DECATUR – New teachers in Decatur School District meet regularly for mentoring and workshops, to help them feel at home and answer their questions.

Their most recent meeting included a Q&A with school board members. One question was, “What advice do you have for teachers?”

Board member Sherri Perkins said she hopes they'll learn to balance work and personal life.

“You have all this energy,” she said. “Don't get burned out.”

Beth Creighton said she knew their jobs are challenging, and it's easy to get discouraged. “Celebrate small victories,” she said. “Don't wait until the end of the year. If there are things you need, if you're frustrated, tell your mentor.”

The lack of a mentor, feeling adrift, difficulty with day-to-day management of time and the classroom, are all reasons new teachers cite for job dissatisfaction, according to the United States Department of Education. Teacher job satisfaction has dropped 15 points since 2009, from 59 percent who were very satisfied, to 44 percent who are very satisfied.

One of the ways that the Decatur district combats those odds is the teacher mentoring program, which provides those new teachers – both recent graduates and teachers new to the district – with the help they need to settle in and, it is hoped, stay.

“We have seven of these sessions in their first year as part of their mentoring program,” said Jey Owens, recruitment and retention specialist for Decatur schools. “It started with a week-long teacher orientation. Today is meet your board members. We try to stay abreast on what's coming up, so last month it was how to conduct a parent-teacher conference.”

In December, the teachers will learn more about Decatur, ways to get involved and ways in which the community wants to help them, Owens said.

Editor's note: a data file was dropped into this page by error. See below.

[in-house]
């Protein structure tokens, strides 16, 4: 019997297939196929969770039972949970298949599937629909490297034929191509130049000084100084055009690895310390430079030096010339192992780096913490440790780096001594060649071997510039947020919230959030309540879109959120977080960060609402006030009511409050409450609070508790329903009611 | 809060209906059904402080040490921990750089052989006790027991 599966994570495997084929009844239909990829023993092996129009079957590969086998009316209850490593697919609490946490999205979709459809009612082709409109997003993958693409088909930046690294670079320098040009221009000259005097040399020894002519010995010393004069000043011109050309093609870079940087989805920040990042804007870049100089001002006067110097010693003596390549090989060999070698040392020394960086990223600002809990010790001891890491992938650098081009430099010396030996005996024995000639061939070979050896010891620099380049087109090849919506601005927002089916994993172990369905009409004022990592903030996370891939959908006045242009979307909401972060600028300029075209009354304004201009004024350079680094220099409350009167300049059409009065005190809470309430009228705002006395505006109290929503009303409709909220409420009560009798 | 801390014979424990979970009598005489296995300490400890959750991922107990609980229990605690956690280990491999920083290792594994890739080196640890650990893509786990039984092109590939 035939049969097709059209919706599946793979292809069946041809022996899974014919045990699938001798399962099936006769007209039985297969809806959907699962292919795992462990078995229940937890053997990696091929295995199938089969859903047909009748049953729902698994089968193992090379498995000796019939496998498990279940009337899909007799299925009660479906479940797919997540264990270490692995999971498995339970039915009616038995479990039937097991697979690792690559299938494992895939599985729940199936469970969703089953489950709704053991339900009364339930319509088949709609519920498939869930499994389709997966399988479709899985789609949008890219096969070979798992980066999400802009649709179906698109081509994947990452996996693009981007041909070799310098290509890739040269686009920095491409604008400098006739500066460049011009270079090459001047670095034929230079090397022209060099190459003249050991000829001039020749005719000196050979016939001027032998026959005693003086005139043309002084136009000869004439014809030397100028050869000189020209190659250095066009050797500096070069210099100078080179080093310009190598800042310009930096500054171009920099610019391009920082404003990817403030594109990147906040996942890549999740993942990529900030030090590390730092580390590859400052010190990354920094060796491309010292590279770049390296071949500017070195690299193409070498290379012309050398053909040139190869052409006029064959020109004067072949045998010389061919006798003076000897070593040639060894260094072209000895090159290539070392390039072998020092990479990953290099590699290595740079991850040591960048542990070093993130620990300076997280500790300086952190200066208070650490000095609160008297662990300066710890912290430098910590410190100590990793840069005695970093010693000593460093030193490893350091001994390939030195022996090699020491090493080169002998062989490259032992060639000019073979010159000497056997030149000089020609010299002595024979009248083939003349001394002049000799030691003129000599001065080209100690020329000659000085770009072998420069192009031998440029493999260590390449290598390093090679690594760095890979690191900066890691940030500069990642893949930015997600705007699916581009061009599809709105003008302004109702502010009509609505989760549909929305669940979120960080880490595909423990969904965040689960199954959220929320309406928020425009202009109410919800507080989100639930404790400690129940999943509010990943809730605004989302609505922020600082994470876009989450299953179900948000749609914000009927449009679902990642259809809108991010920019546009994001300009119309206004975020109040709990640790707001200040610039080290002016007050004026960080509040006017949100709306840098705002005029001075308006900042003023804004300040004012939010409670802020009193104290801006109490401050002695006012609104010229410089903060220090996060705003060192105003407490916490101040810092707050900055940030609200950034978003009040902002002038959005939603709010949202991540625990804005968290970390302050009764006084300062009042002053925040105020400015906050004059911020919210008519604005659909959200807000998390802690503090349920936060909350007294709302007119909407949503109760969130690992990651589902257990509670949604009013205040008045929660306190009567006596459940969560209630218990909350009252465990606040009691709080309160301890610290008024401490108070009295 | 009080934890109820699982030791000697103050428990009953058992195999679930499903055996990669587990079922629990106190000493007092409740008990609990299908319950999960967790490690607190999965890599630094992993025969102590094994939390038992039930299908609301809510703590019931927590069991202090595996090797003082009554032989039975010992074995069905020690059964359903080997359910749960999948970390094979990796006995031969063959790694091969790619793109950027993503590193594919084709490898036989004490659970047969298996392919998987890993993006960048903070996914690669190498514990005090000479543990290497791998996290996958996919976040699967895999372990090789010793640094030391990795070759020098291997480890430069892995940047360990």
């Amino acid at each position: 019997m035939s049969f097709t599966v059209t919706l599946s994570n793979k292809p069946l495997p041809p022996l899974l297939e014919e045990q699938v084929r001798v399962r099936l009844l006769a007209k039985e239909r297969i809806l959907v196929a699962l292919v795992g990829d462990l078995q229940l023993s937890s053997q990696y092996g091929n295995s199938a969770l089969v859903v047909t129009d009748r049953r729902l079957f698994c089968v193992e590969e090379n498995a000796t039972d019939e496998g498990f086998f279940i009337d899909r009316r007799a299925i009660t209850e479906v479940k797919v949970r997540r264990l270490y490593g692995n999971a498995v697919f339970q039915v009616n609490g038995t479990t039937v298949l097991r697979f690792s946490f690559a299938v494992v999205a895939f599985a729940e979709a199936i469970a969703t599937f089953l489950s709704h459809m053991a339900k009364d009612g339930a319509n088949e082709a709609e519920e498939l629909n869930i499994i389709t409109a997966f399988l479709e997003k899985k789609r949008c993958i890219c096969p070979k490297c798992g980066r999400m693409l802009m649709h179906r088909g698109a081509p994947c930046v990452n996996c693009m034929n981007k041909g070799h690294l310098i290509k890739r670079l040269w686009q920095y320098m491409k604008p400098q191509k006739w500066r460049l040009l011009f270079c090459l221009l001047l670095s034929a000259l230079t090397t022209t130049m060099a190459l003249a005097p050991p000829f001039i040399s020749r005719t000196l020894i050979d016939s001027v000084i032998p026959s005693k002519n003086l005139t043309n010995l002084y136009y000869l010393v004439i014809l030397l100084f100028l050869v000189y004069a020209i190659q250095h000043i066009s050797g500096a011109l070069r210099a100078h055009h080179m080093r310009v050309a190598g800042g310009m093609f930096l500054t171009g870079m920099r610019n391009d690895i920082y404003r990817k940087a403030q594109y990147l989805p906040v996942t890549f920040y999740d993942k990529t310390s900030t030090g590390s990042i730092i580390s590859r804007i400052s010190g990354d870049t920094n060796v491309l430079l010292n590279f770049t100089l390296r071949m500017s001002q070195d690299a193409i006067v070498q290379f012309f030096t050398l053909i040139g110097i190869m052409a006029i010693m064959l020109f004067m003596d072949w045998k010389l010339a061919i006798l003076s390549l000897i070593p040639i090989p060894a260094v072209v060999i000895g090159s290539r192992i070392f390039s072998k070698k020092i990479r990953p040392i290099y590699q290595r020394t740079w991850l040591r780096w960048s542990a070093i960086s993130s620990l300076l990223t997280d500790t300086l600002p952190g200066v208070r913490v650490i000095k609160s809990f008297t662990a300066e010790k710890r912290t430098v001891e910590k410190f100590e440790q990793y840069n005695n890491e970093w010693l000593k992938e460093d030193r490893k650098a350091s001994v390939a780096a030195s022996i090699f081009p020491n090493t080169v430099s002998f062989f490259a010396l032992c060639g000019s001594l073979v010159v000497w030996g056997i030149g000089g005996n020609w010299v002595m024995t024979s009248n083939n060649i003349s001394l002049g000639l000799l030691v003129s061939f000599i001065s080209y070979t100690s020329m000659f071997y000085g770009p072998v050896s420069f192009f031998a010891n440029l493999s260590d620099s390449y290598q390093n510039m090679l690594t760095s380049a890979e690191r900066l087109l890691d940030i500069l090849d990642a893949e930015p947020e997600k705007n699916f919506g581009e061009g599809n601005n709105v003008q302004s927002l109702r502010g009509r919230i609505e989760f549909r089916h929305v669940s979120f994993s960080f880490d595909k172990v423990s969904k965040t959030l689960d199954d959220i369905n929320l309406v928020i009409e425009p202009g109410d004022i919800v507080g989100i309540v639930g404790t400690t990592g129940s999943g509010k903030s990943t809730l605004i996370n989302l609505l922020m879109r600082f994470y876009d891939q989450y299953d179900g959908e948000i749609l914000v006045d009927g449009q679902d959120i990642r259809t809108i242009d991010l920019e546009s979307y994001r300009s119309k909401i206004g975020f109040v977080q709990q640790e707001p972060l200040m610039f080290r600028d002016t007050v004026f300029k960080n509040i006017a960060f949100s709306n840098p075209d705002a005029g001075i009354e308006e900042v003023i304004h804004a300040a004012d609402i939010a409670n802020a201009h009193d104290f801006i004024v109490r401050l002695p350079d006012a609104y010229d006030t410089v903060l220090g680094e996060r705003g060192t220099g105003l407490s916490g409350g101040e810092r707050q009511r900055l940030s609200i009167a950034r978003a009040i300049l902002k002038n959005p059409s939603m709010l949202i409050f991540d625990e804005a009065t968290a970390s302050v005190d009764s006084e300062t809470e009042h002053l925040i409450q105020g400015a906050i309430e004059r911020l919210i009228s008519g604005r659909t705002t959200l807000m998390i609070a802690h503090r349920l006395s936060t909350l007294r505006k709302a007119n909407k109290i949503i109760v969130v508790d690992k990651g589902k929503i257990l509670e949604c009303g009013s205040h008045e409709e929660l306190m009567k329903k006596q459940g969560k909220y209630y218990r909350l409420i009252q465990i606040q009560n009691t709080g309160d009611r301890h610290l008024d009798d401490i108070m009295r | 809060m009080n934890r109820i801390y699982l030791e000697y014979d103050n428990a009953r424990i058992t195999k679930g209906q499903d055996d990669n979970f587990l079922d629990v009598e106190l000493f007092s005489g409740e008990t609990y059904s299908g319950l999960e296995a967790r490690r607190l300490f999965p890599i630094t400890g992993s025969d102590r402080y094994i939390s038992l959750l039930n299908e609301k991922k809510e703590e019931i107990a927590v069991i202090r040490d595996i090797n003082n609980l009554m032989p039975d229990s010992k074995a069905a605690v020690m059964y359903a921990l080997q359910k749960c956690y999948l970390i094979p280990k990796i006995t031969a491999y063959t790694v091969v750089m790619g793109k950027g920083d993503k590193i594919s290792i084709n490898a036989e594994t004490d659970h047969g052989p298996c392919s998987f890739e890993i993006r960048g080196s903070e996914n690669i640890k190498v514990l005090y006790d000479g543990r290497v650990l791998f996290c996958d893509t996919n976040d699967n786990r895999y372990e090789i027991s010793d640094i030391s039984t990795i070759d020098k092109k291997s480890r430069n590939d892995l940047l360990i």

Board member Kendall Briscoe offered the board's assistance in that regard, too. Most of the board members are Decatur natives, involved in numerous organizations, and ready to help make connections.

“If we can help you get a life in Decatur, we'll be glad to help you do that,” Briscoe said, causing a few chuckles in her listeners, which she joined.

Sessions are planned by Charlotte Thompson, director of curriculum-elementary. The majority of teachers who attend the sessions are brand-new teachers, but not all.

Teresa Cobb is an experienced teacher, but this is her first year in Decatur schools. She teaches social studies enrichment at Hope Academy. That's a class that focuses on culture, people and family in other places in the world.

“I've been teaching for six years,” Cobb said. “I needed a fresh start. I was getting burned out and I needed a new challenge. I applied in different districts and this was the most attractive to me. I feel like every teacher here has something to offer me, as well. Spending time with the ladies and gentlemen I'm with tonight, I learn a lot from them. You do a lot of team-building activities and you get to know each other and you know what they're going through at their school, and it makes you feel like you're not in this alone. We're all working together as a family.”

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Staff Writer

Education and family reporter for the Herald & Review.

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